4. Wow, Leanne what a well-written post. Emotional. It knocked the wind out of me. I did not have an abusive childhood, yet my husband did. His was so horrible he shouldn’t have been able to live through it. Me? I had other problems…

    I have been suicidal several times in my life. Why? Because at the time there seemed like no other way out of the jungle I’d created for a life. Yes, I told others about it. Then I either saved myself (twice because I could not bear the idea of what would happen to my beloved cat if I did not exist) or I reached out for help from supportive friends. I did not want to die; I just didn’t see ANY other way out. Just as the saying goes, “Suicide is someone’s way of telling God you can’t fire me. I quit!” ‘I was trapped like a mouse in a maze who had been blocked so many times he ran out of steam and didn’t have the energy for one more step. I sure was not after attention. I have been working on an article for some time, adding bits to it as I think of them, entitled “Suicide is Plan C.” It is about an absence of coping skills and trust in life that creates a backup plan; suicide.

    • Diane, thanks so much for your comments. I can relate to your cat being a reason for going on living, and I’m so glad you reached out to supportive friends when you needed them. Most people don’t want to die but they can’t see any other options, but there are. I’ll look out for your article. x

  5. Those attention seekers, huh? A guy I went to high school with shot himself in his bedroom, and barely anyone knew who he was. People actually thought a different guy (with the same name) had done it, and were surprised when they saw him walking around school. Like you said, it takes courage. I’ve had suicidal thoughts, but I was always able to back myself out of the hole and tell myself I should try again. But that’s not how it is for everyone else.

    As an adult, it’s a catch 22. We have more resources at hand versus when we were a child, but we also feel everyone telling us to just snap out of it. The best thing we can do right now is to love the ones in our life, because everyone needs it.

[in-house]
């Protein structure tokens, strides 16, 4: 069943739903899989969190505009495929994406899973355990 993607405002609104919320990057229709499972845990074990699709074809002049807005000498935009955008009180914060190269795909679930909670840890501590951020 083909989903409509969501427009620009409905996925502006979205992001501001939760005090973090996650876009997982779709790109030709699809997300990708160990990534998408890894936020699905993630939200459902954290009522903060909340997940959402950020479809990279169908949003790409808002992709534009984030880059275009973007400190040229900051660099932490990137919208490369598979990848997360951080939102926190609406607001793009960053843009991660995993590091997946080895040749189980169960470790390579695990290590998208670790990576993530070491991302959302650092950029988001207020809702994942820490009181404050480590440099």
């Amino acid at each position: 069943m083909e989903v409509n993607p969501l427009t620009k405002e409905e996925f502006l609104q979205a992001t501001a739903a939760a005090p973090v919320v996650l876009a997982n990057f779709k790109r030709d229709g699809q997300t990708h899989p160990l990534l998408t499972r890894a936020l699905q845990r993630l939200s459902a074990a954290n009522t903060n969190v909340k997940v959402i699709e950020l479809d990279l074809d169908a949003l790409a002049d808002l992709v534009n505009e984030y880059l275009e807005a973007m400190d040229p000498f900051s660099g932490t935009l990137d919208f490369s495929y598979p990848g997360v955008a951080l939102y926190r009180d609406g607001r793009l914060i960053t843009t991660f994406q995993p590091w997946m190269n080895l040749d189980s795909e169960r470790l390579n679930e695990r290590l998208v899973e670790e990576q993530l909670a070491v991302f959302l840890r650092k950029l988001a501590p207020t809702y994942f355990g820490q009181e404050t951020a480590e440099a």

Thank you for such a beautiful story.
    Keri Kight recently posted…Are you taking the safe route in life?My Profile

    • Keri, I’m so glad to hear you’ve always been able to out of that hole and try again. Being told to snap out of it is never helpful, like you said just loving people is the most important and effective thing we can do most times. x

  6. What a wonderful deep insightful story you shared here. And so brave to admit it. I guess we all have some coping mechanisms to protect ourselves and get what we need. Thank you for sharing. Alenka
    Alenka recently posted…Goodbye, 2013! Thank you for your lessons!My Profile

  7. I love you, my brave, compassionate, amazing friend. Thank you for validating people who have a hard time speaking up for their needs in what others may term an “appropriate” manner. xxx
    Shan recently posted…Balance in all ThingsMy Profile

  8. Loved it. Very honest, raw, compassionate.
    Tweeted!
    xxx
    Fadwa

  9. I really enjoyed this because it speaks to the need for self acceptance no matter where you are in your experience of life. It is “okay” to just want attention and then to go within gently to find out why. Well done beautiful!! Thank you for putting this out into the world!

  10. You are brave. You are LOVED. Thank you.
    Shann recently posted…Free Goddess Card MessagesMy Profile